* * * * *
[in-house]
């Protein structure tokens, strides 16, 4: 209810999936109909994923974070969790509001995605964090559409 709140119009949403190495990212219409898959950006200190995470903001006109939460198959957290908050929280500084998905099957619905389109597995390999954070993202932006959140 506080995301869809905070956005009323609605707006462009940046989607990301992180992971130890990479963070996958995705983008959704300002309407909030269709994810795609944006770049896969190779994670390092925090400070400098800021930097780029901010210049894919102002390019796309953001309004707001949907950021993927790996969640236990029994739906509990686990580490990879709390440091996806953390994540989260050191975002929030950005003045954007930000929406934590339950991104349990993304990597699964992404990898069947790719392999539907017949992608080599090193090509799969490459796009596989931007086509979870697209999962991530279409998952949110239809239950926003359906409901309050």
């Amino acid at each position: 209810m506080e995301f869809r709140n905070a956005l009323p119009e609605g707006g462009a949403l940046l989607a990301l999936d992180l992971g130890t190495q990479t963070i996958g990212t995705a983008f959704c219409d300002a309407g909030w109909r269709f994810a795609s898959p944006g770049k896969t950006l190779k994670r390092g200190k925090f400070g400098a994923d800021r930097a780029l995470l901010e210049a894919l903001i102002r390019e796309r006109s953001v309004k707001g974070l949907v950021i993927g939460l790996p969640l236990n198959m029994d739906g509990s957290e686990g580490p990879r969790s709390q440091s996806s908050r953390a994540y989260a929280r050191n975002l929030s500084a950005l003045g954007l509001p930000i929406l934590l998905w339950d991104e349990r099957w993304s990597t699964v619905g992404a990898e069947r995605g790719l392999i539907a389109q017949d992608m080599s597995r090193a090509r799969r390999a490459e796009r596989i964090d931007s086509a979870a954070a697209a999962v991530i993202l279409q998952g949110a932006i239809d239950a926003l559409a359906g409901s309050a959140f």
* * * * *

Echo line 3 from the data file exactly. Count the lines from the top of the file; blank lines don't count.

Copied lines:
């Amino acid at each position: 209810m506080e995301f869809r709140n905070a956005l009323p119009e609605g707006g462009a949403l940046l989607a990301l999936d992180l992971g130890t190495q990479t963070i996958g990212t995705a983008f959704c219409d300002a309407g909030w109909r269709f994810a795609s898959p944006g770049k896969t950006l190779k994670r390092g200190k925090f400070g400098a994923d800021r930097a780029l995470l901010e210049a894919l903001i102002r390019e796309r006109s953001v309004k707001g974070l949907v950021i993927g939460l790996p969640l236990n198959m029994d739906g509990s957290e686990g580490p990879r969790s709390q440091s996806s908050r953390a994540y989260a929280r050191n975002l929030s500084a950005l003045g954007l509001p930000i929406l934590l998905w339950d991104e349990r099957w993304s990597t699964v619905g992404a990898e069947r995605g790719l392999i539907a389109q017949d992608m080599s597995r090193a090509r799969r390999a490459e796009r596989i964090d931007s086509a979870a954070a697209a999962v991530i993202l279409q998952g949110a932006i239809d239950a926003l559409a359906g409901s309050a959140f």